In a bid to produce effective vaccines on a large scale and at low cost, scientists have managed to hijack the cells of plants to produce completely safe virus mimics that can then protect humans from the disease.
The research, carried out at the John Innes Centre, Norwich, has been used to create a novel type of vaccine that they hope will help to globally eradicate polio. It uses what are called “virus-like particles”, which are non-pathogenic mimics of the virus that, while not causing the disease, are similar enough to stimulate the immune system to produce the correct antibodies.
Published in the journal Nature Communications, the work describes how they have been able to insert genes into the plant tissues that code for a protein that mimics the shell of the polio virus, but contains none of the viral DNA. This makes the vaccine completely non-infectious, mimicking the behavior of the virus but not actually causing the disease and eliminating any chance it might replicate.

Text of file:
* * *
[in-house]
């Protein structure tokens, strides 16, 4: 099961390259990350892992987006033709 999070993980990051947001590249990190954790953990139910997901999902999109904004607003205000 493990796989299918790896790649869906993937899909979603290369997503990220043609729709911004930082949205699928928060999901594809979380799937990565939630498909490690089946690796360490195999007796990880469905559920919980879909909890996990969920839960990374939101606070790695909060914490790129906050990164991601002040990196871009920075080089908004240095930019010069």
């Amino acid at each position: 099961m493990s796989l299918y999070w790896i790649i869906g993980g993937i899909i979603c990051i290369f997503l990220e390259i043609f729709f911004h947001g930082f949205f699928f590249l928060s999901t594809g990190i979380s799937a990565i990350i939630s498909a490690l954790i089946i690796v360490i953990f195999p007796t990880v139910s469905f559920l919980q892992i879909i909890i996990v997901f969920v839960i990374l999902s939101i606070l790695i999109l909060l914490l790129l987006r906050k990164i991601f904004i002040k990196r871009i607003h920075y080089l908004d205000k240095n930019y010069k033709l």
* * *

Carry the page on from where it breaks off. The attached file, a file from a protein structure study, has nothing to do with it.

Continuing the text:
There are currently two types of vaccines that are used to combat polio, an inactivated type and an attenuated or “live” type. The latter is the oral form mainly used in the developing world as it is cheaper to produce, and while the prevalence of the virus has been reduced by 99 percent globally, the use of the attenuated virus basically maintains a small amount of the polio virus in the global population and prevents it being eradicated 100 percent.
Because of this, the World Health Organization wants to shift the production of vaccines towards creating the inactivated type, and so are seeking ways of doing so at reduced cost.
Not only that, but by showing that these polio virus mimics can be successfully grown in plants, it is hoped that the technology could then be applied to other vaccines such as Ebola or Zika.
“The beauty of this system of growing non-pathogenic virus mimics in plants, is that it boosts our ability to scale-up the production of vaccine candidates to combat emerging threats to human health,” said Professor George Lomonossoff, in a statement.
This will hopefully mean that researchers will be able to produce large volumes of virus-like particles for use in vaccines, while at the same time eliminating the chance that there may be some accidental reintroductions of the actual virus into the global population.